Apart from mobility, part of a car’s purpose has something to do with utility, at least for people who want to get their money’s worth. And where utility is concerned, the first thing that comes to mind is usable space.
There are always limits to what a particular vehicle can carry
Will there be enough room for passengers and cargo? Is the car flexible enough to accommodate bigger items? When the answer to one or both questions is ‘No,’ motorists commonly resort to using the next best piece of real estate on a car: the roof.
That’s where roof racks come in, a means to provide extra carrying space for long, tall, or large pieces of cargo that wouldn’t otherwise fit in the cabin. Instead of having to compromise passenger space, roof racks allow for easier transport of bulky items, freeing up head- and legroom for your companions.
Roof racks also give the impression that you're frequently embarking on adventures
It also helps protect your interior surfaces from damage, especially when carrying objects that have plenty of sharp or bulging parts. That also goes for items such as gardening soil and organic manure that would have likely left a nasty odor clinging to your upholstery.
A variation of the roof rack is the roof box, which provides a lockable and weatherproof storage to protect your cargo on long drives. Some roof racks and boxes even come with auxiliary lighting to make you even more visible at night or in low visibility conditions.
Having a roof rack might sound like a good idea, especially if you tend to carry plenty of stuff around, but there are caveats. For one thing, roof racks contribute to increased aerodynamic drag since the car’s silhouette is no longer streamlined, and that affects your fuel consumption.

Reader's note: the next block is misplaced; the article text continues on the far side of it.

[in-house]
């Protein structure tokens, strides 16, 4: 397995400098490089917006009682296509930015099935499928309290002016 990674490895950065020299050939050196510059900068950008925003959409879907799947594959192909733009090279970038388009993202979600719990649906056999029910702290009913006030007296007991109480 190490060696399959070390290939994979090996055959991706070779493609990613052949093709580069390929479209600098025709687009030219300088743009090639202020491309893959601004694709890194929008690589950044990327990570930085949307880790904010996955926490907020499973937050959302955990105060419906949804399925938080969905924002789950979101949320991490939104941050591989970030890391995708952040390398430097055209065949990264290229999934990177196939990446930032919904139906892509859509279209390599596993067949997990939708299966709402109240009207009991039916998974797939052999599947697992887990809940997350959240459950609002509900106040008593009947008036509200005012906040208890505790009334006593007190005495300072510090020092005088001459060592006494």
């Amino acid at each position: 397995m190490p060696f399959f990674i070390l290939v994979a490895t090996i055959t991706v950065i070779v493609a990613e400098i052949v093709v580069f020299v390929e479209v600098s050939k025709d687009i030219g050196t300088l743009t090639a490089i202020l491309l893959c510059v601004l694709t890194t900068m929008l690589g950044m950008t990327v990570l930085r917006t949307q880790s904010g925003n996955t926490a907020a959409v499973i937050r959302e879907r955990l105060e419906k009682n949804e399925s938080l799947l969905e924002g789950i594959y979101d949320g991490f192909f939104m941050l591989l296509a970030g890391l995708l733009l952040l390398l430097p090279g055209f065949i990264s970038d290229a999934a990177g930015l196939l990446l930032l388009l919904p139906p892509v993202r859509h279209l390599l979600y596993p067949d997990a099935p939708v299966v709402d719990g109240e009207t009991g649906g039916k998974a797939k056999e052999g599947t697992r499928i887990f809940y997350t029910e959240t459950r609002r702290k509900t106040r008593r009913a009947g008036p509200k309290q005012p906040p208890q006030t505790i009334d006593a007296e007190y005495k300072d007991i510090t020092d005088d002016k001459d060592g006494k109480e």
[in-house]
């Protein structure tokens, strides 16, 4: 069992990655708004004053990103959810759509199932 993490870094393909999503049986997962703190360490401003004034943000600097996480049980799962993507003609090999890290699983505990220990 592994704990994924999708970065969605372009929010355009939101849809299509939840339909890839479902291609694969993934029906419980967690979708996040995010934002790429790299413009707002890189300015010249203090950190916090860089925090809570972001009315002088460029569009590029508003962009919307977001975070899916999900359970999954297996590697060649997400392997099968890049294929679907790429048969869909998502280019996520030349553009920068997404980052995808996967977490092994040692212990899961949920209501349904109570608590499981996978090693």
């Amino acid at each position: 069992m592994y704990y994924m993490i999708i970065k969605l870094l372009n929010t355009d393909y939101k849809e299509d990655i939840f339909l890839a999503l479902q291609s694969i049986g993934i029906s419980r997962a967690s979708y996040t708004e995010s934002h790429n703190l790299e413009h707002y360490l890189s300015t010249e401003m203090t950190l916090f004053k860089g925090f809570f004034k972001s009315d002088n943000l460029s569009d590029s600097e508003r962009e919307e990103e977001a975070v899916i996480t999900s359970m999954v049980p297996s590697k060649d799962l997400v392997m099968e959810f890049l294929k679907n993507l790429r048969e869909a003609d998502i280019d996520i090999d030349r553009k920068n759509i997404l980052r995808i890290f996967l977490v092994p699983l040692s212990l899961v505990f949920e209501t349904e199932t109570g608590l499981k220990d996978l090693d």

A covered roof box is good for keeping your cargo dry
If your car doesn’t come standard with roof rails, you may have to purchase those separately just to mount the roof rack. So many parts can be quite noisy especially at speed, not to mention the potential damage they might cause to your car’s paint due to the constant friction.
And then, of course, you would need to pay extra when you have your car’s registration renewed, as the roof rack or roof box is an aftermarket accessory. The Land Transportation Office (LTO) requires a Top Load Permit for these roof-mounted add-ons which costs Php 200. On top of that (pun not intended), the weight on the roof rack should not exceed 20 kilograms per square meter, as exceeding this could compromise the vehicle’s stability and handling.
If you find yourself frequently needing a roof rack just to transport cargo, you might want to consider a bigger vehicle next time.
Find more tips for beginner car owners at Philkotse.com.
Joseph Paolo Estabillo